This week we officially released our book Fukushima: The Story of a Nuclear Disaster, published by New Press and co-authored by UCS nuclear experts Dave Lochbaum and Ed Lyman, and journalist Susan Q. Stranahan. Susan for many years was a journalist with the Philadelphia Inquirer, and was the lead reporter of the Inquirer’s Pulitzer Prize-winning coverage of the 1979 Three Mile Island nuclear accident. Read More
February 12th, 2014
January 28th, 2014
The Union of Concerned Scientists (UCS) recently received by email an open letter by four nuclear scientists and engineers—Andrew C. Kadak, Richard A. Meserve, Neil E. Todreas, and Richard Wilson—titled “Nuclear Power’s Role in Responding to Climate Change.” Below we look at some of their arguments. Read More
December 19th, 2013
This week the Nuclear Regulatory Commission approved the restarting the Fort Calhoun Nuclear Station, which has not run since the Missouri River flooded in June 2011. That flood reminded the Nuclear Regulatory Commission of the unmet safety needs of that plant, and helped the plant owner see the advantages of wind power. Read More
December 6th, 2013
This is the second of 3 posts on spent fuel safety
In my previous post I talked about how spent fuel is piling up in cooling pools at reactors across the country. Since 100 million Americans—a third of the U.S. population—live within 50 miles of a spent fuel pool, reducing the risks to those people should be a high priority. Read More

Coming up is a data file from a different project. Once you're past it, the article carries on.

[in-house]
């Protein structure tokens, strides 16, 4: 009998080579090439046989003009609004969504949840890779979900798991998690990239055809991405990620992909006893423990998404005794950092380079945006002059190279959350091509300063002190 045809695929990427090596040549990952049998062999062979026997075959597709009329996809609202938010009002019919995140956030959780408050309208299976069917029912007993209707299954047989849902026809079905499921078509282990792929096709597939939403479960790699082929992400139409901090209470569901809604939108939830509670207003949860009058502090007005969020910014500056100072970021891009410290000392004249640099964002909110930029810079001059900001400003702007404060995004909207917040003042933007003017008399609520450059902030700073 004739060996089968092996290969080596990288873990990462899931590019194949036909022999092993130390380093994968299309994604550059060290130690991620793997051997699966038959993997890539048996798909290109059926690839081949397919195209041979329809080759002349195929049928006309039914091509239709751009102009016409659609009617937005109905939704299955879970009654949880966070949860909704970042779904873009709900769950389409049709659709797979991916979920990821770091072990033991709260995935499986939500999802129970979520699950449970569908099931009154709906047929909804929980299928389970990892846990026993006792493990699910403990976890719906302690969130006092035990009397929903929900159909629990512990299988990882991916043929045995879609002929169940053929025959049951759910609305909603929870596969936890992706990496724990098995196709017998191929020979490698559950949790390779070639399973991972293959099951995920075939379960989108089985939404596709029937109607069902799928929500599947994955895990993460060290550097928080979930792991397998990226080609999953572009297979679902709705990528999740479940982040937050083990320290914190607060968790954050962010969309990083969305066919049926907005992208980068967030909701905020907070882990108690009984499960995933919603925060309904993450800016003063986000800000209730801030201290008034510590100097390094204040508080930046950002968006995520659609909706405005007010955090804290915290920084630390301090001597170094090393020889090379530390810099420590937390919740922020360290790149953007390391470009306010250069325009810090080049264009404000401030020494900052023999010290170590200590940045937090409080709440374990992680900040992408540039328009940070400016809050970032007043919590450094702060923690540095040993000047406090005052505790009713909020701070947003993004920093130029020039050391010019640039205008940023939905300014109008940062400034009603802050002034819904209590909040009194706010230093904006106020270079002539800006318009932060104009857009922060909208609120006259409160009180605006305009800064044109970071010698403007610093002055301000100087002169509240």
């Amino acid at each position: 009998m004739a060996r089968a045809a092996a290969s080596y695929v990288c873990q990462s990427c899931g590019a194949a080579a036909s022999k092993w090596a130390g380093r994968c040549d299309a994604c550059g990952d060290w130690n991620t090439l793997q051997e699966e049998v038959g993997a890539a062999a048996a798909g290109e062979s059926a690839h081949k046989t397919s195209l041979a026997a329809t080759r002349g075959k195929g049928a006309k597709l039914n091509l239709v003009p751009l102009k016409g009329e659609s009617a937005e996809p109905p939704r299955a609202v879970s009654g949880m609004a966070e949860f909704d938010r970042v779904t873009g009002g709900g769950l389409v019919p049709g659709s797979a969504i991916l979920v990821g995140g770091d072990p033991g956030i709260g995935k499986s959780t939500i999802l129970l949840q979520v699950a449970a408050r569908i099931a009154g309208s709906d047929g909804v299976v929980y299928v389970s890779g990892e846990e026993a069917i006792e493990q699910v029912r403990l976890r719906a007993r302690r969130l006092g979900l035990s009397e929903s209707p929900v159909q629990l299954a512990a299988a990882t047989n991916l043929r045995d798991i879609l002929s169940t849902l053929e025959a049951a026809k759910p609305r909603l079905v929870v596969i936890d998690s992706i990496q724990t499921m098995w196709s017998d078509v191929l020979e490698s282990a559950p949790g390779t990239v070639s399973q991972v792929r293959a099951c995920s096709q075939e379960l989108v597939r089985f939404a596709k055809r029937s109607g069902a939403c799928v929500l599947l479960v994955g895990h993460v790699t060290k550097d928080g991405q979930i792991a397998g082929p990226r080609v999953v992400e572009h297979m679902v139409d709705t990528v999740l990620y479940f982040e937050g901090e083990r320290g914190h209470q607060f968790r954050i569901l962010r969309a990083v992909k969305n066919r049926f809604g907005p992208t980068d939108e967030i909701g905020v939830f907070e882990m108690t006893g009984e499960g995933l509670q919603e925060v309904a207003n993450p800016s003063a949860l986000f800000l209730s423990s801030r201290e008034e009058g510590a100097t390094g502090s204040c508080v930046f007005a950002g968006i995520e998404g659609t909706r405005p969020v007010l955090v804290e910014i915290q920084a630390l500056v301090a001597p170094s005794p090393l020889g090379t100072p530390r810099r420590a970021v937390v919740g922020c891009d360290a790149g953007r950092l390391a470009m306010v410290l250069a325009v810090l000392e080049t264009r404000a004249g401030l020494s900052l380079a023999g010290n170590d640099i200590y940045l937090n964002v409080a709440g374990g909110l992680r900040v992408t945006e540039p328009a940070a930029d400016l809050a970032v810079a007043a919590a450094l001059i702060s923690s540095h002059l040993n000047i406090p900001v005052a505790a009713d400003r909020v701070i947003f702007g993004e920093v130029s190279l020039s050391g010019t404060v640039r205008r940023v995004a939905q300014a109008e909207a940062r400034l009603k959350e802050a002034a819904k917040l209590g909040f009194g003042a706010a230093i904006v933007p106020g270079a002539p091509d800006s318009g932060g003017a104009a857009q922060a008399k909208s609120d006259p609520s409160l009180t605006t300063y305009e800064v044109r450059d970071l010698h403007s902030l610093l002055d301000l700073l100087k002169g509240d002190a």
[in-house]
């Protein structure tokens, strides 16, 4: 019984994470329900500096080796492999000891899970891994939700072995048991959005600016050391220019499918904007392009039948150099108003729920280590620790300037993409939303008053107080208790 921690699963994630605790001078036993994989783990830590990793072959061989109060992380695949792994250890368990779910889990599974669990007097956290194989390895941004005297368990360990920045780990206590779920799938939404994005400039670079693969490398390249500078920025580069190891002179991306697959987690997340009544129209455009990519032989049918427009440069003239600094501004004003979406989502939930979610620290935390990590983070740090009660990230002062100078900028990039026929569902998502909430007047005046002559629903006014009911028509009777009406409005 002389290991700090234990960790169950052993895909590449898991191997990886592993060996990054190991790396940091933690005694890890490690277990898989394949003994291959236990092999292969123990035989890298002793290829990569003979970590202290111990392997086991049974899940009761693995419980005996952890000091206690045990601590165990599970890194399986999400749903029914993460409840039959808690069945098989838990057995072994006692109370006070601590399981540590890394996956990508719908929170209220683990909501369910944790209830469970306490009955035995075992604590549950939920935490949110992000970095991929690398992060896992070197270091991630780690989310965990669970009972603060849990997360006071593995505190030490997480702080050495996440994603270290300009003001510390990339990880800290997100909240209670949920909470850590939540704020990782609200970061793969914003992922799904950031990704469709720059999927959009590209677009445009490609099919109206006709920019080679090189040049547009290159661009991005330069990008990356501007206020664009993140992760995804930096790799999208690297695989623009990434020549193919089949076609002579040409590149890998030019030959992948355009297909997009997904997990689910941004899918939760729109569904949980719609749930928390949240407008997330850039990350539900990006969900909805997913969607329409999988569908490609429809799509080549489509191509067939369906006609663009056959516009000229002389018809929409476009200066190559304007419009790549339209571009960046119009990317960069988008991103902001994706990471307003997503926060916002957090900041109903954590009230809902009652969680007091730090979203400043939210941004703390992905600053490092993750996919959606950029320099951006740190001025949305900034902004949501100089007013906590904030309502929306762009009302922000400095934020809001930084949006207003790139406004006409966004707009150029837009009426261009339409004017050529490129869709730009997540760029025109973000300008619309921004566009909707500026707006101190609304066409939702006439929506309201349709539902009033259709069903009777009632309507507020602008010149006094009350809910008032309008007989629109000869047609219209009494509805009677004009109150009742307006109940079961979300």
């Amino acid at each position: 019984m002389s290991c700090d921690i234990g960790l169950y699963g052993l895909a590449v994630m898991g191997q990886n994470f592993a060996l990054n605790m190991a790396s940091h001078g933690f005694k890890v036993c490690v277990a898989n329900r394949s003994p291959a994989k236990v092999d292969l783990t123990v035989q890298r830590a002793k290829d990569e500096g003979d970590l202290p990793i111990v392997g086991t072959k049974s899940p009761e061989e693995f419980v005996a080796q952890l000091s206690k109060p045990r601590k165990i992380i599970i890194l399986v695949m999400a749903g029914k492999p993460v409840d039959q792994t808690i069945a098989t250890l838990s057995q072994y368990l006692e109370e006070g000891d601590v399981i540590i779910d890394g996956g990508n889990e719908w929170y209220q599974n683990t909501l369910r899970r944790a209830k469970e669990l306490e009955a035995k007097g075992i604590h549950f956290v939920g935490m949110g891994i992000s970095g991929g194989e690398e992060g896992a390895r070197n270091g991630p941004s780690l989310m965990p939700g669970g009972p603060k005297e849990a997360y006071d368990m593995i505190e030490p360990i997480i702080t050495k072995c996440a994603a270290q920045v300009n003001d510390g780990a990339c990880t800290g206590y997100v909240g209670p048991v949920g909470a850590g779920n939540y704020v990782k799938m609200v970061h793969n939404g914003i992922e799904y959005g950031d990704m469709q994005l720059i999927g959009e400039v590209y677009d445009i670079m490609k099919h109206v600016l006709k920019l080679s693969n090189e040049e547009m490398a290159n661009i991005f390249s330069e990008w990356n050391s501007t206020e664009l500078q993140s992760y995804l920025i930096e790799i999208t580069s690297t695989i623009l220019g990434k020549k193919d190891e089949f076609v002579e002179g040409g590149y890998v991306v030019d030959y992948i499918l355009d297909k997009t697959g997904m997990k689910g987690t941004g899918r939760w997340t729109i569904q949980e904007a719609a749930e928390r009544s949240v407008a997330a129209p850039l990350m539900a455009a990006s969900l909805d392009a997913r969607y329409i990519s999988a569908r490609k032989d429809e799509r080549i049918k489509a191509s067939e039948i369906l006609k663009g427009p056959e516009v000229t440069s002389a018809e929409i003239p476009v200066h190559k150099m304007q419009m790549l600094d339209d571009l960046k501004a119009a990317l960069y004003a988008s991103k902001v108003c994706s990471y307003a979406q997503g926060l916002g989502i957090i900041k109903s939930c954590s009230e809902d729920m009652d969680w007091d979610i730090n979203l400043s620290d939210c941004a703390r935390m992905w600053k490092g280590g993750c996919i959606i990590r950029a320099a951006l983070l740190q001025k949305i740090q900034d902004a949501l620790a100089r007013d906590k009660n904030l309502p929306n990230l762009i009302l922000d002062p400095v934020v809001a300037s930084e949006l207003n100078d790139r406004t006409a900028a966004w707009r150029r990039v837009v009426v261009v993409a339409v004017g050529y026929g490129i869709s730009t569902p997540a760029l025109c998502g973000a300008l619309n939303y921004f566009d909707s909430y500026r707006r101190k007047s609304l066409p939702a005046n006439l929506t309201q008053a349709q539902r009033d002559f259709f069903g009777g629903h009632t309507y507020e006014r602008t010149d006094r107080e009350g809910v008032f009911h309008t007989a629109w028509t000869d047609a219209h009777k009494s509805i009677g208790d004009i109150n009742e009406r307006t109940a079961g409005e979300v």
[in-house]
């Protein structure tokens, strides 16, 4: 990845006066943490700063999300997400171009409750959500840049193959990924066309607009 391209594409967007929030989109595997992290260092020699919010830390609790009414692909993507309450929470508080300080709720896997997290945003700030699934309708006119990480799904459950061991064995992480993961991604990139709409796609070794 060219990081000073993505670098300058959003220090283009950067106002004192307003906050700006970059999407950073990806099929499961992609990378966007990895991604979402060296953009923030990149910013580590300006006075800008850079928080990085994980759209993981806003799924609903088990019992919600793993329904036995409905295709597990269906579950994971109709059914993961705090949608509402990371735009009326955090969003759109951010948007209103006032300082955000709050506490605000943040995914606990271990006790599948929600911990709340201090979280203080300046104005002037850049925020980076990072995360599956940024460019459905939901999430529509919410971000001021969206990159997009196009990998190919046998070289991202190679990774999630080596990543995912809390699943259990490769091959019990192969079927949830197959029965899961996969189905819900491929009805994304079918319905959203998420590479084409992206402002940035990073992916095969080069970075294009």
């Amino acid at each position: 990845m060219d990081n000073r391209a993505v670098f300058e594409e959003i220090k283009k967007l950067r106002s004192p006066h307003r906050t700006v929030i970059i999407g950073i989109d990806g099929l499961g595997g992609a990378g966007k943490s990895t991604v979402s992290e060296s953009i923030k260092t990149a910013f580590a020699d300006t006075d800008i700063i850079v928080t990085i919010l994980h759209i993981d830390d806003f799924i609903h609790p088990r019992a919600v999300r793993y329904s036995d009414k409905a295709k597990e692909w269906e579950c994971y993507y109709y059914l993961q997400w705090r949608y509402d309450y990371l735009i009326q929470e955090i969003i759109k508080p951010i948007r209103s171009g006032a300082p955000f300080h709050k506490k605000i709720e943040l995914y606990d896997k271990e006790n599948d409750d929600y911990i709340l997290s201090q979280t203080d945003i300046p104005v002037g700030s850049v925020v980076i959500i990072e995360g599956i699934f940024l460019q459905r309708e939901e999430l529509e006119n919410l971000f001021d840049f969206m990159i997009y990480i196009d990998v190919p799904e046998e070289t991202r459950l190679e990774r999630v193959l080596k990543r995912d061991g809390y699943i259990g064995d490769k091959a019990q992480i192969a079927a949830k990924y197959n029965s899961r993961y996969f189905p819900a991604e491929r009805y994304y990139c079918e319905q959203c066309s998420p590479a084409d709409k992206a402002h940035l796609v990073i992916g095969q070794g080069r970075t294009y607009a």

December 4th, 2013
This is the first of 3 posts on spent fuel safety.
In case you don’t have enough to worry about, consider this: nuclear reactor waste is piling up at U.S. reactor sites.
Because the U.S. has not opened a repository to store reactor waste, the government has not fulfilled its promise to take spent fuel from nuclear plants and dispose of it. As a result, spent nuclear fuel has accumulated at the reactor sites, reaching a level of 70,000 metric tons today. And over 70% of that waste is stored in increasingly crowded cooling pools that were originally intended to hold much less fuel. Read More